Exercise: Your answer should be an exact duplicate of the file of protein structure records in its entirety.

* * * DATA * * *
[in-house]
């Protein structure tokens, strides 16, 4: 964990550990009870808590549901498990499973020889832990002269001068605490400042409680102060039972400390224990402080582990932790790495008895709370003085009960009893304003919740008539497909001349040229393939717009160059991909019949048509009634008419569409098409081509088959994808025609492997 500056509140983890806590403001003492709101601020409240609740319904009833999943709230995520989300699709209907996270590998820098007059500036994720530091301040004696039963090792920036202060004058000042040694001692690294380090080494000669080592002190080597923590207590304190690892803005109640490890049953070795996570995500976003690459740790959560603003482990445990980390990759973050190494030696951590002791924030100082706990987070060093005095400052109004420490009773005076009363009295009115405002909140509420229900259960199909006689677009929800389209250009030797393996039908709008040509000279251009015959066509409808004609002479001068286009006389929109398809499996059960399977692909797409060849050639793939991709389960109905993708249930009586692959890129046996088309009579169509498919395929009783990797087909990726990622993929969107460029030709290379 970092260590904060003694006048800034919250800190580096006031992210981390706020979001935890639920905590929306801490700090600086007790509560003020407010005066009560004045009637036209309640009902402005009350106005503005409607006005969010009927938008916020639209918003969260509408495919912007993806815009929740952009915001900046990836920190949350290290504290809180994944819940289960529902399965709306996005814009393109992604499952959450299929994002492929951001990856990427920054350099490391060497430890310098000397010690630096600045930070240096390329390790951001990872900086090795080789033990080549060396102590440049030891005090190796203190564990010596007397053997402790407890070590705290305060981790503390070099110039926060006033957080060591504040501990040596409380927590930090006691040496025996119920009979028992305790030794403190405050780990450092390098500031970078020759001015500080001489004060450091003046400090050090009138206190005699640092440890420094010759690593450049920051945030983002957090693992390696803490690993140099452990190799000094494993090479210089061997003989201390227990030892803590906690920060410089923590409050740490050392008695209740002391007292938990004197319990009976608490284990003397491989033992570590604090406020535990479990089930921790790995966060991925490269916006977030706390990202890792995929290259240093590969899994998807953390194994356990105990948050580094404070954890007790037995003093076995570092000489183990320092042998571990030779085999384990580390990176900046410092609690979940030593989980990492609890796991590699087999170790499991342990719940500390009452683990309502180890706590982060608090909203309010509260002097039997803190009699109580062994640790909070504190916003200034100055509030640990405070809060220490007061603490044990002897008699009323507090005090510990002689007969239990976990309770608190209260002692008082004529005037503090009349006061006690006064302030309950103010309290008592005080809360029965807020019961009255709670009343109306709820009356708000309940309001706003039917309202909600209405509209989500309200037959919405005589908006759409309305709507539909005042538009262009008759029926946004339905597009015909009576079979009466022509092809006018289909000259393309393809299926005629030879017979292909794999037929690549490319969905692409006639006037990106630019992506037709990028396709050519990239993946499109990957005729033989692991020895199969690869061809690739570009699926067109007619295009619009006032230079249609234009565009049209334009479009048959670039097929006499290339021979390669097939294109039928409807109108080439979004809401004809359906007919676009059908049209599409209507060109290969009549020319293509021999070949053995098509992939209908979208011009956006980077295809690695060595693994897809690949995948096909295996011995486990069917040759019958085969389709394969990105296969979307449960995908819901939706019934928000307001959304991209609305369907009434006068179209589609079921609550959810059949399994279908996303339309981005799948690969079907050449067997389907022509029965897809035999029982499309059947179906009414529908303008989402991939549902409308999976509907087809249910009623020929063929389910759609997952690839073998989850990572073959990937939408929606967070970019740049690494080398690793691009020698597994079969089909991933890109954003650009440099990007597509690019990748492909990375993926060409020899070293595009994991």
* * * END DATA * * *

[in-house]
């Protein structure tokens, strides 16, 4: 964990550990009870808590549901498990499973020889832990002269001068605490400042409680102060039972400390224990402080582990932790790495008895709370003085009960009893304003919740008539497909001349040229393939717009160059991909019949048509009634008419569409098409081509088959994808025609492997 500056509140983890806590403001003492709101601020409240609740319904009833999943709230995520989300699709209907996270590998820098007059500036994720530091301040004696039963090792920036202060004058000042040694001692690294380090080494000669080592002190080597923590207590304190690892803005109640490890049953070795996570995500976003690459740790959560603003482990445990980390990759973050190494030696951590002791924030100082706990987070060093005095400052109004420490009773005076009363009295009115405002909140509420229900259960199909006689677009929800389209250009030797393996039908709008040509000279251009015959066509409808004609002479001068286009006389929109398809499996059960399977692909797409060849050639793939991709389960109905993708249930009586692959890129046996088309009579169509498919395929009783990797087909990726990622993929969107460029030709290379 970092260590904060003694006048800034919250800190580096006031992210981390706020979001935890639920905590929306801490700090600086007790509560003020407010005066009560004045009637036209309640009902402005009350106005503005409607006005969010009927938008916020639209918003969260509408495919912007993806815009929740952009915001900046990836920190949350290290504290809180994944819940289960529902399965709306996005814009393109992604499952959450299929994002492929951001990856990427920054350099490391060497430890310098000397010690630096600045930070240096390329390790951001990872900086090795080789033990080549060396102590440049030891005090190796203190564990010596007397053997402790407890070590705290305060981790503390070099110039926060006033957080060591504040501990040596409380927590930090006691040496025996119920009979028992305790030794403190405050780990450092390098500031970078020759001015500080001489004060450091003046400090050090009138206190005699640092440890420094010759690593450049920051945030983002957090693992390696803490690993140099452990190799000094494993090479210089061997003989201390227990030892803590906690920060410089923590409050740490050392008695209740002391007292938990004197319990009976608490284990003397491989033992570590604090406020535990479990089930921790790995966060991925490269916006977030706390990202890792995929290259240093590969899994998807953390194994356990105990948050580094404070954890007790037995003093076995570092000489183990320092042998571990030779085999384990580390990176900046410092609690979940030593989980990492609890796991590699087999170790499991342990719940500390009452683990309502180890706590982060608090909203309010509260002097039997803190009699109580062994640790909070504190916003200034100055509030640990405070809060220490007061603490044990002897008699009323507090005090510990002689007969239990976990309770608190209260002692008082004529005037503090009349006061006690006064302030309950103010309290008592005080809360029965807020019961009255709670009343109306709820009356708000309940309001706003039917309202909600209405509209989500309200037959919405005589908006759409309305709507539909005042538009262009008759029926946004339905597009015909009576079979009466022509092809006018289909000259393309393809299926005629030879017979292909794999037929690549490319969905692409006639006037990106630019992506037709990028396709050519990239993946499109990957005729033989692991020895199969690869061809690739570009699926067109007619295009619009006032230079249609234009565009049209334009479009048959670039097929006499290339021979390669097939294109039928409807109108080439979004809401004809359906007919676009059908049209599409209507060109290969009549020319293509021999070949053995098509992939209908979208011009956006980077295809690695060595693994897809690949995948096909295996011995486990069917040759019958085969389709394969990105296969979307449960995908819901939706019934928000307001959304991209609305369907009434006068179209589609079921609550959810059949399994279908996303339309981005799948690969079907050449067997389907022509029965897809035999029982499309059947179906009414529908303008989402991939549902409308999976509907087809249910009623020929063929389910759609997952690839073998989850990572073959990937939408929606967070970019740049690494080398690793691009020698597994079969089909991933890109954003650009440099990007597509690019990748492909990375993926060409020899070293595009994991």